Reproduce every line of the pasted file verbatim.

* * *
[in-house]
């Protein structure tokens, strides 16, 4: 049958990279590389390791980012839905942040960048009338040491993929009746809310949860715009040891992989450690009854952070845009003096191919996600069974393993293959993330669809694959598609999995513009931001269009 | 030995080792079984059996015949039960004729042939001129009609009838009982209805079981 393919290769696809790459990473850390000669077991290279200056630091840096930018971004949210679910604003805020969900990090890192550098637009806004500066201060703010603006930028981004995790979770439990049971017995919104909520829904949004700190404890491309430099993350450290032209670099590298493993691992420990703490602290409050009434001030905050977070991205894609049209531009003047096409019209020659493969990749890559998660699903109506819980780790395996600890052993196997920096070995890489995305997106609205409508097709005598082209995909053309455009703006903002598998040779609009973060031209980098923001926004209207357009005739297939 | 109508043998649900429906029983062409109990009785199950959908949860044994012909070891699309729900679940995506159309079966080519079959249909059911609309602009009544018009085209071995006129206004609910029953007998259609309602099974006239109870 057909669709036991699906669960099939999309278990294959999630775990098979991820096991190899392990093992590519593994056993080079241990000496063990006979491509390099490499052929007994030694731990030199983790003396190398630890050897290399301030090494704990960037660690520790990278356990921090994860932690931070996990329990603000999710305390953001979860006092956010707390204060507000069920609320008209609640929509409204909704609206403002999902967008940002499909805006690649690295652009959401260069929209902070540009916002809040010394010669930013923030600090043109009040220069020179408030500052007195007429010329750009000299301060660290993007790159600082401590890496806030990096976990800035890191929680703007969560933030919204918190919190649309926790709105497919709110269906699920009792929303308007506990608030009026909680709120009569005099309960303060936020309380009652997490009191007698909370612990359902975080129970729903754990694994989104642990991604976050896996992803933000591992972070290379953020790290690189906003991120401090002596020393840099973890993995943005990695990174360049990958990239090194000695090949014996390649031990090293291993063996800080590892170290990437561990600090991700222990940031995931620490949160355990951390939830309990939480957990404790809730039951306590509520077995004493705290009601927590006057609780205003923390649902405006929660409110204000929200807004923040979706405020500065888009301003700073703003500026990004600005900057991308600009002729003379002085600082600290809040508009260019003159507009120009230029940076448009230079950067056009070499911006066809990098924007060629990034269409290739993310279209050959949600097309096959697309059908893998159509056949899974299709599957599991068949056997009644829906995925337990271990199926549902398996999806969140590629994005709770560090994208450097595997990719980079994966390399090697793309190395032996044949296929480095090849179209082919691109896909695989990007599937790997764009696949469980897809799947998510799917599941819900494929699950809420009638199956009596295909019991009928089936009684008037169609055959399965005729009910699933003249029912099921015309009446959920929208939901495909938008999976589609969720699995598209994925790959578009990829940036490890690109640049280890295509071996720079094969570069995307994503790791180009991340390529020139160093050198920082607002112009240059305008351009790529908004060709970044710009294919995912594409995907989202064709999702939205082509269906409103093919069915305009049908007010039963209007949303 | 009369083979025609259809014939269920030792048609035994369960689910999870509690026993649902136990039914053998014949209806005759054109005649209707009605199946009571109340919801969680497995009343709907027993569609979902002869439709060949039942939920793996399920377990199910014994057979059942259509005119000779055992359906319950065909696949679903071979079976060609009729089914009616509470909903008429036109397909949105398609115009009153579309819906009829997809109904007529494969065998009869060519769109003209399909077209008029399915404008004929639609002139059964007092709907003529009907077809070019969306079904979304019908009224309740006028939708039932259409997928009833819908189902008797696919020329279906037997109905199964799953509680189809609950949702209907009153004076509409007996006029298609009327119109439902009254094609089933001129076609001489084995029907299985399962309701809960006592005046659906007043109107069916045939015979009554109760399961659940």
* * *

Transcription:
[in-house]
């Protein structure tokens, strides 16, 4: 049958990279590389390791980012839905942040960048009338040491993929009746809310949860715009040891992989450690009854952070845009003096191919996600069974393993293959993330669809694959598609999995513009931001269009 | 030995080792079984059996015949039960004729042939001129009609009838009982209805079981 393919290769696809790459990473850390000669077991290279200056630091840096930018971004949210679910604003805020969900990090890192550098637009806004500066201060703010603006930028981004995790979770439990049971017995919104909520829904949004700190404890491309430099993350450290032209670099590298493993691992420990703490602290409050009434001030905050977070991205894609049209531009003047096409019209020659493969990749890559998660699903109506819980780790395996600890052993196997920096070995890489995305997106609205409508097709005598082209995909053309455009703006903002598998040779609009973060031209980098923001926004209207357009005739297939 | 109508043998649900429906029983062409109990009785199950959908949860044994012909070891699309729900679940995506159309079966080519079959249909059911609309602009009544018009085209071995006129206004609910029953007998259609309602099974006239109870 057909669709036991699906669960099939999309278990294959999630775990098979991820096991190899392990093992590519593994056993080079241990000496063990006979491509390099490499052929007994030694731990030199983790003396190398630890050897290399301030090494704990960037660690520790990278356990921090994860932690931070996990329990603000999710305390953001979860006092956010707390204060507000069920609320008209609640929509409204909704609206403002999902967008940002499909805006690649690295652009959401260069929209902070540009916002809040010394010669930013923030600090043109009040220069020179408030500052007195007429010329750009000299301060660290993007790159600082401590890496806030990096976990800035890191929680703007969560933030919204918190919190649309926790709105497919709110269906699920009792929303308007506990608030009026909680709120009569005099309960303060936020309380009652997490009191007698909370612990359902975080129970729903754990694994989104642990991604976050896996992803933000591992972070290379953020790290690189906003991120401090002596020393840099973890993995943005990695990174360049990958990239090194000695090949014996390649031990090293291993063996800080590892170290990437561990600090991700222990940031995931620490949160355990951390939830309990939480957990404790809730039951306590509520077995004493705290009601927590006057609780205003923390649902405006929660409110204000929200807004923040979706405020500065888009301003700073703003500026990004600005900057991308600009002729003379002085600082600290809040508009260019003159507009120009230029940076448009230079950067056009070499911006066809990098924007060629990034269409290739993310279209050959949600097309096959697309059908893998159509056949899974299709599957599991068949056997009644829906995925337990271990199926549902398996999806969140590629994005709770560090994208450097595997990719980079994966390399090697793309190395032996044949296929480095090849179209082919691109896909695989990007599937790997764009696949469980897809799947998510799917599941819900494929699950809420009638199956009596295909019991009928089936009684008037169609055959399965005729009910699933003249029912099921015309009446959920929208939901495909938008999976589609969720699995598209994925790959578009990829940036490890690109640049280890295509071996720079094969570069995307994503790791180009991340390529020139160093050198920082607002112009240059305008351009790529908004060709970044710009294919995912594409995907989202064709999702939205082509269906409103093919069915305009049908007010039963209007949303 | 009369083979025609259809014939269920030792048609035994369960689910999870509690026993649902136990039914053998014949209806005759054109005649209707009605199946009571109340919801969680497995009343709907027993569609979902002869439709060949039942939920793996399920377990199910014994057979059942259509005119000779055992359906319950065909696949679903071979079976060609009729089914009616509470909903008429036109397909949105398609115009009153579309819906009829997809109904007529494969065998009869060519769109003209399909077209008029399915404008004929639609002139059964007092709907003529009907077809070019969306079904979304019908009224309740006028939708039932259409997928009833819908189902008797696919020329279906037997109905199964799953509680189809609950949702209907009153004076509409007996006029298609009327119109439902009254094609089933001129076609001489084995029907299985399962309701809960006592005046659906007043109107069916045939015979009554109760399961659940």